|Eighty Years' War|
Relief of Leiden after the siege, 1574
| United Provinces
|Commanders and leaders|
| William the Silent †
Maurice of Orange
| Philip II
|Casualties and losses|
|~100,000 Dutch killed (1568–1609)
The Eighty Years' War (Dutch: Tachtigjarige Oorlog; Spanish: Guerra de los Ochenta Años) or Dutch War of Independence (1568–1648) was a revolt of the Seventeen Provinces of what are today the Netherlands, Belgium, and Luxembourg, as well as the French region of Hauts-de-France against the political and religious hegemony of Philip II of Spain, the sovereign of the Habsburg Netherlands. After the initial stages, Philip II deployed his armies and regained control over most of the rebelling provinces.
Under the leadership of the exiled William the Silent, the northern provinces continued their resistance. They eventually were able to oust the Habsburg armies, and in 1581 they established the Republic of the Seven United Netherlands. The war continued in other areas, although the heartland of the republic was no longer threatened; this included the beginnings of the Dutch Colonial Empire, which at the time were conceived as carrying overseas the war with Spain.
After a 12-year truce, hostilities broke out again around 1619, which can be said to coincide with the Thirty Years' War. An end was reached in 1648 with the Peace of Münster (a treaty part of the Peace of Westphalia), when the Dutch Republic was recognised as an independent country (though the fact of its being such was evident long before). The Peace of Münster was also the start of the Dutch Golden Age.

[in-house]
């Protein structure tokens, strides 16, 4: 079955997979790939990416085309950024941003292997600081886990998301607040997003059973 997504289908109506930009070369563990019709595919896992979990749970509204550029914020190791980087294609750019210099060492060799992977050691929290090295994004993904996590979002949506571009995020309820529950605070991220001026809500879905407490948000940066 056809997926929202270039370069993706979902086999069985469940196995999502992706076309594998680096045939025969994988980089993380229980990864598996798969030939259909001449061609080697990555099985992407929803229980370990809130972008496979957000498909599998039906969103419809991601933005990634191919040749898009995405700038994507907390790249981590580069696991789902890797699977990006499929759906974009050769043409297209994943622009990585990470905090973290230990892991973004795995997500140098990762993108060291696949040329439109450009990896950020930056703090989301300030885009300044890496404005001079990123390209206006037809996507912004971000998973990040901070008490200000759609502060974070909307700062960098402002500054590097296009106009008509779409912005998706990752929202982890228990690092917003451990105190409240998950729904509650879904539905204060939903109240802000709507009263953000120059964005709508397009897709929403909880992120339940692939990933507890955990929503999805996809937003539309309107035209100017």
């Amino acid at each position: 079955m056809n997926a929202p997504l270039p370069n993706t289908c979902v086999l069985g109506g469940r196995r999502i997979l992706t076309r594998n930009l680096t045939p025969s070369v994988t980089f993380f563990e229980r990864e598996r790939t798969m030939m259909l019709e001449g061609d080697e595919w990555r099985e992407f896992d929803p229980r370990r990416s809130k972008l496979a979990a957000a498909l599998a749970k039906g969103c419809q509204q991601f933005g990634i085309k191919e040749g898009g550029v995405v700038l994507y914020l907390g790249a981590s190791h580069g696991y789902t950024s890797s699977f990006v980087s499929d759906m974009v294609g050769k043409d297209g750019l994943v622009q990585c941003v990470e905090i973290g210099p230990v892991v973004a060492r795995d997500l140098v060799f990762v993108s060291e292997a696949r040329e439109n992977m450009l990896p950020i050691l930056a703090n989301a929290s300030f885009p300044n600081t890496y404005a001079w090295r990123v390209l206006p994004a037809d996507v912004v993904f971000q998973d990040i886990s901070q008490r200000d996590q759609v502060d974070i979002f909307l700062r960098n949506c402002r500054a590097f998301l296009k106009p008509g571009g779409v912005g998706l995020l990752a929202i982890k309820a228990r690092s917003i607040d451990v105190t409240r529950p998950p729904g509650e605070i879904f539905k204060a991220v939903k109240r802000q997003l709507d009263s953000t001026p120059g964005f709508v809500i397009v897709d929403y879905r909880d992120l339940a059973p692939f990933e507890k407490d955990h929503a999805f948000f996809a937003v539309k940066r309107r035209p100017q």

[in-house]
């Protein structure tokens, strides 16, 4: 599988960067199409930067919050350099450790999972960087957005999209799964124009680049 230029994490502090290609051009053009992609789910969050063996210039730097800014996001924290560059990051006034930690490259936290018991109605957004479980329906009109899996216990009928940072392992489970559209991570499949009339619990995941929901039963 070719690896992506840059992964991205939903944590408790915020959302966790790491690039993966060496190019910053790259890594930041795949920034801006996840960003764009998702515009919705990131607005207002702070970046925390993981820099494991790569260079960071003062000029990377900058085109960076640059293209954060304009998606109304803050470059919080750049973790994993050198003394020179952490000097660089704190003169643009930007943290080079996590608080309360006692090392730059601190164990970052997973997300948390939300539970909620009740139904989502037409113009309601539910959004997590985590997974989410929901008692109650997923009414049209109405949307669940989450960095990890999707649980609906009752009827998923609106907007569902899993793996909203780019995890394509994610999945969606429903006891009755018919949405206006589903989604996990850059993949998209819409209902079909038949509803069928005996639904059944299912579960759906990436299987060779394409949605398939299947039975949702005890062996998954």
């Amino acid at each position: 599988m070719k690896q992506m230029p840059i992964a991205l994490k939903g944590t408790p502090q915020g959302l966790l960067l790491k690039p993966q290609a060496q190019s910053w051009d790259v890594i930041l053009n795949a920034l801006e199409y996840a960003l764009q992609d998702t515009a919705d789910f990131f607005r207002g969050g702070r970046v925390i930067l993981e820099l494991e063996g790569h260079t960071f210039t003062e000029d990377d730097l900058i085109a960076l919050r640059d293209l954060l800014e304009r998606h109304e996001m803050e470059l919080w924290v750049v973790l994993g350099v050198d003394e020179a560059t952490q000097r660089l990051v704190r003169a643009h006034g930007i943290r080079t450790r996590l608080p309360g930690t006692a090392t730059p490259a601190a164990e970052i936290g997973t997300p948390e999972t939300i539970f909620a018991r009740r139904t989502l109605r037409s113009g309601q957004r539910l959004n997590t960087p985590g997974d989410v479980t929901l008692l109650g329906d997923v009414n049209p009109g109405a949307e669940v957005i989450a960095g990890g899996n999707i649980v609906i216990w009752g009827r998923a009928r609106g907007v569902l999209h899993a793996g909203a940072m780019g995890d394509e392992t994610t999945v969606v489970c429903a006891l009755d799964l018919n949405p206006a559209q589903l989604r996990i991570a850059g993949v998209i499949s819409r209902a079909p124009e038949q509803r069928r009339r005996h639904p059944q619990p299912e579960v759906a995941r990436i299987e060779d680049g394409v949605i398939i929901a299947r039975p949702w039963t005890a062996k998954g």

Causes of the war
In the decades preceding the war, the Dutch became increasingly discontented with Habsburg rule. A major cause of this discontent was heavy taxation imposed on the population, while support and guidance from the government was hampered by the size of the Habsburg empire. At that time, the Seventeen Provinces were known in the empire as De landen van herwaarts over and in French as Les pays de par deça - "those lands around there". The Dutch provinces were continually criticised for acting without permission from the throne, while it was impractical for them to gain permission for actions, as requests sent to the throne would take at least four weeks for a response to return. The presence of Spanish troops under the command of the Duke of Alba, brought in to oversee order, further amplified this unrest.
Spain also attempted a policy of strict religious uniformity for the Catholic Church within its domains, and enforced it with the Inquisition. The Reformation meanwhile produced a number of Protestant denominations, which gained followers in the Seventeen Provinces. These included the Lutheran movement of Martin Luther, the Anabaptist movement of the Dutch reformer Menno Simons, and the Reformed teachings of John Calvin. This growth led to the 1566 Beeldenstorm, the "Iconoclastic Fury", in which many churches in northern Europe were stripped of their Catholic statuary and religious decoration.
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